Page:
The booklet named “Lima - Descripción Pintoresca de la Ciudad Capital Del Perú” or “Lima - Picturesque Description of the Capital City of Peru” was published 1913. The 53 pages contain beautiful pictures from C.L. Chester (New York City) reflecting on the highlights of the city and scenes from the daily life.
They accompany the pictures with a brief founding history of the city and narrations about people, society, important buildings, and sites of public interest. Unfortunately, the quality of this digital version makes it difficult to decipher some texts, but the pictures are just beautiful – Use them for a modern-day picture hunt to compare how these places look now 100 years later or what has not survived in 21st century Lima.
Extract of the content:
The city of Lima, the capital of the republic, is picturesque and quaint, and the foreigner may live there in comfort and serenity. Lima is one of the premier cities of South America and was the main center of the early Spanish power, and seat of the viceroys. It was established by Pizarro in 1535, and called “Ciudad de los Reyes” – City of the Kings, in honor of the Spanish sovereigns Doña Juana and Carlos V. Later it was called Lima, a corruption of the name of the river Rimac, which flows through it.
The foundations of the Cathedral were laid by Pizarro in 1535, but the building was not consecrated for some ninety years afterwards. The two great towers which stand up above the surrounding buildings when seen from afar, were built during the term of the viceroy Taboada in 1795, the former superstructure having suffered by the devastating earthquake of 1746, when the city was almost reduced to ruins.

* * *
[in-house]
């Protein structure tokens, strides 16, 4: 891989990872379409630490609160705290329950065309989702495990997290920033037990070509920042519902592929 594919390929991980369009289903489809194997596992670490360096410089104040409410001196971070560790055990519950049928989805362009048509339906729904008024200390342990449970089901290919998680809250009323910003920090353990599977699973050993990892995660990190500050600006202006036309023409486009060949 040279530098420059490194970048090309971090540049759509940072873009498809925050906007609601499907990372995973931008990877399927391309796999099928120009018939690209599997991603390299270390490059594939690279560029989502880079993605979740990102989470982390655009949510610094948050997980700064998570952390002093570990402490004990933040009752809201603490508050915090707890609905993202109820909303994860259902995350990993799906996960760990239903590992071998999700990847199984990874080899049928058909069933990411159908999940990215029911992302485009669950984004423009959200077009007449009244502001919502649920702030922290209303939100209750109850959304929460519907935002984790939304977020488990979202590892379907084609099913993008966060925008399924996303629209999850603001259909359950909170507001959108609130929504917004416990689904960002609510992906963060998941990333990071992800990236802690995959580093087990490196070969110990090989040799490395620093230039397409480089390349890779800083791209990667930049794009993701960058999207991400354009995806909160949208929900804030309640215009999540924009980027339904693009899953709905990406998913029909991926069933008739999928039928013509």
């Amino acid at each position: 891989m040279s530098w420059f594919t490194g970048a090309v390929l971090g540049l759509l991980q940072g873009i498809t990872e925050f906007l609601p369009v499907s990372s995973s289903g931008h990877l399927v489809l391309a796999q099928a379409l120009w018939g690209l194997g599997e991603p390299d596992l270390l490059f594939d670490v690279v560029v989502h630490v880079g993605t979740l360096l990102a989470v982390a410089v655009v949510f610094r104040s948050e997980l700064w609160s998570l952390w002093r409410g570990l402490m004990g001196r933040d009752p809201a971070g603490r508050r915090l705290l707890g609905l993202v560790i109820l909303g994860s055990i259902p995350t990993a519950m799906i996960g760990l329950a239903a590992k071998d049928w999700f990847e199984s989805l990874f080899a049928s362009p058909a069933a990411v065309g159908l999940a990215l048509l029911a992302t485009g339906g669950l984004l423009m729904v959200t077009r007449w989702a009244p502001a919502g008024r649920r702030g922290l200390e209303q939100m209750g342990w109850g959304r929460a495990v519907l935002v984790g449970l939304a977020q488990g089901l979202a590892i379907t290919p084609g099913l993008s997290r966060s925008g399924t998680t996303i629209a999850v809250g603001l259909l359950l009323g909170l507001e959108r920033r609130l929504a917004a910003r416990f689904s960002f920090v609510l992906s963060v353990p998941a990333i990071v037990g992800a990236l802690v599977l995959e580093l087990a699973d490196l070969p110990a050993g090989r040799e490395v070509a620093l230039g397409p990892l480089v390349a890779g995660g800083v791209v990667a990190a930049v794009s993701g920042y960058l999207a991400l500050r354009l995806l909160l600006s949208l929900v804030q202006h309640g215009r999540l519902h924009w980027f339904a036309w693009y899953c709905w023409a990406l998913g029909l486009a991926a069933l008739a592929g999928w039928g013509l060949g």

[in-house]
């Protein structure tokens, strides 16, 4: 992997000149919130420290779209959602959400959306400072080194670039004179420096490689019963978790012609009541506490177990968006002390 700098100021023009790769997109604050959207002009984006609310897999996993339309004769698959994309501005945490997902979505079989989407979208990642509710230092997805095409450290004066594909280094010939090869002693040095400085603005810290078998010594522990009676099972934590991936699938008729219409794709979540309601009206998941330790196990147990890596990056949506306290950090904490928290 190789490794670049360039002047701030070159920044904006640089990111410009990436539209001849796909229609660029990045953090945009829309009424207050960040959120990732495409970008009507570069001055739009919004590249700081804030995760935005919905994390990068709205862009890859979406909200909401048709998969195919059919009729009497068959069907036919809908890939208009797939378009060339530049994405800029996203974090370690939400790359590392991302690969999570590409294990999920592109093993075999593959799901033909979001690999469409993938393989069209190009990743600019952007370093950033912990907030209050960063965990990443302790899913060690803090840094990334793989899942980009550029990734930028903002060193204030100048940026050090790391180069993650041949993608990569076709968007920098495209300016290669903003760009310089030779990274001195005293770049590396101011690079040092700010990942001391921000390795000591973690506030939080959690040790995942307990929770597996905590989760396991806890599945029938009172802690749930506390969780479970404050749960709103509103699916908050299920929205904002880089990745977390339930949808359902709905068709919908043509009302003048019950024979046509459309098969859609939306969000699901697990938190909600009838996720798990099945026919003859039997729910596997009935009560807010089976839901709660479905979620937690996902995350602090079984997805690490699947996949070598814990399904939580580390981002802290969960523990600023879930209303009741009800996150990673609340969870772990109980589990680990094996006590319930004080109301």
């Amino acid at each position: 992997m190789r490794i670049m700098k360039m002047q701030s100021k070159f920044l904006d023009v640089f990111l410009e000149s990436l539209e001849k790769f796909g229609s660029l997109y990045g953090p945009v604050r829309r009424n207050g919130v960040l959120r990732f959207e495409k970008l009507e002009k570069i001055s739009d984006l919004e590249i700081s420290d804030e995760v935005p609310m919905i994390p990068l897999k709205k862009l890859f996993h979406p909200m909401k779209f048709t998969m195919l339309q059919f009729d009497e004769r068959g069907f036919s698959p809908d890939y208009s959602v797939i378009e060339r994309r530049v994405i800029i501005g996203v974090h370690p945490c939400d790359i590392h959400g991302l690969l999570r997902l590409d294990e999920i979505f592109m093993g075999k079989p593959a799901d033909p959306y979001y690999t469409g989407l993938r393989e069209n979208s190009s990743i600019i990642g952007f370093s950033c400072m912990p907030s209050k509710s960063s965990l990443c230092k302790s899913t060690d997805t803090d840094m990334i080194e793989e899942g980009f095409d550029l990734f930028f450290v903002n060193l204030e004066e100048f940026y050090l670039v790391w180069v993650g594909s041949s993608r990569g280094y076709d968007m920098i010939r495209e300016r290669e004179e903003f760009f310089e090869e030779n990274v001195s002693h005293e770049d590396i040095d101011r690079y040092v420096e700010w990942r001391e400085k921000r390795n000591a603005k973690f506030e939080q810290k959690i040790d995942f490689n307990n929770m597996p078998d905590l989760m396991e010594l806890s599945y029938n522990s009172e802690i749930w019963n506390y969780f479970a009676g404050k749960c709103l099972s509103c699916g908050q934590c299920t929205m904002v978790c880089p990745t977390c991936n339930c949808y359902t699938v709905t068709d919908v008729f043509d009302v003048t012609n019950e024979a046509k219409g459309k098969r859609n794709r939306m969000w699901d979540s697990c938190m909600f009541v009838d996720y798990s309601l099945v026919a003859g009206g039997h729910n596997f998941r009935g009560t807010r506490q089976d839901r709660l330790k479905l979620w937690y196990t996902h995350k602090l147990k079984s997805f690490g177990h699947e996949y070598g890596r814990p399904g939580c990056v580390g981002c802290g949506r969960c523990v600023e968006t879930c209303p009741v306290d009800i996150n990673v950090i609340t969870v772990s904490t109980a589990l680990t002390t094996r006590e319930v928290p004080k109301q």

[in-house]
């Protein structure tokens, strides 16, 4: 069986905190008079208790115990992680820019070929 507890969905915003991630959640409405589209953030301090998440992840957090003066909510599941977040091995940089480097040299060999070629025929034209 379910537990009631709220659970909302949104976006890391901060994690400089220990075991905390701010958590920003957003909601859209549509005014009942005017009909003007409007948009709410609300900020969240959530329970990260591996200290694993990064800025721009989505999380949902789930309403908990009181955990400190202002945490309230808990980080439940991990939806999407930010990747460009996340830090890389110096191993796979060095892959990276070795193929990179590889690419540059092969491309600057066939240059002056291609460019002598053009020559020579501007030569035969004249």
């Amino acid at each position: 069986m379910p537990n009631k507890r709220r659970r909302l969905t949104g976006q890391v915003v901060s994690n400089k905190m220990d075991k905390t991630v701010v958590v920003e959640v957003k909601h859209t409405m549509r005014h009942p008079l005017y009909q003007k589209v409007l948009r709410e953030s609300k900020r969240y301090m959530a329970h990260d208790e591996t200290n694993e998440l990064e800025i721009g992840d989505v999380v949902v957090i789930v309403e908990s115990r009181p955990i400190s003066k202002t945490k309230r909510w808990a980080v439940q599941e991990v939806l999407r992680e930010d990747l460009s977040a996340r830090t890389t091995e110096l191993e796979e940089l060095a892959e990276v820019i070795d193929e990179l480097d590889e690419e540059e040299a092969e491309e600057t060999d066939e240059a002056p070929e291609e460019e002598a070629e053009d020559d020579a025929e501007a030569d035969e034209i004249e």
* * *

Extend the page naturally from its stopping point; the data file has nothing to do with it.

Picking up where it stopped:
The city is built on the usual Spanish-American plan of parallel and cross streets, with a large central plaza. The Cathedral occupies one side of this plaza, whilst the National Palace, where the various Departments of State transact their business, extends along another, with clubs, shops, and other buildings on the adjoining sides. The plaza is beautifully planted with flowers and palms and is enlivened on various days of the week by the playing of military or municipal bands, to whose enjoyment the mild rainless climate lends almost perpetual occasions. Lima is a city of many churches and convents, and it was, and indeed still is, a stronghold of Roman Catholicism…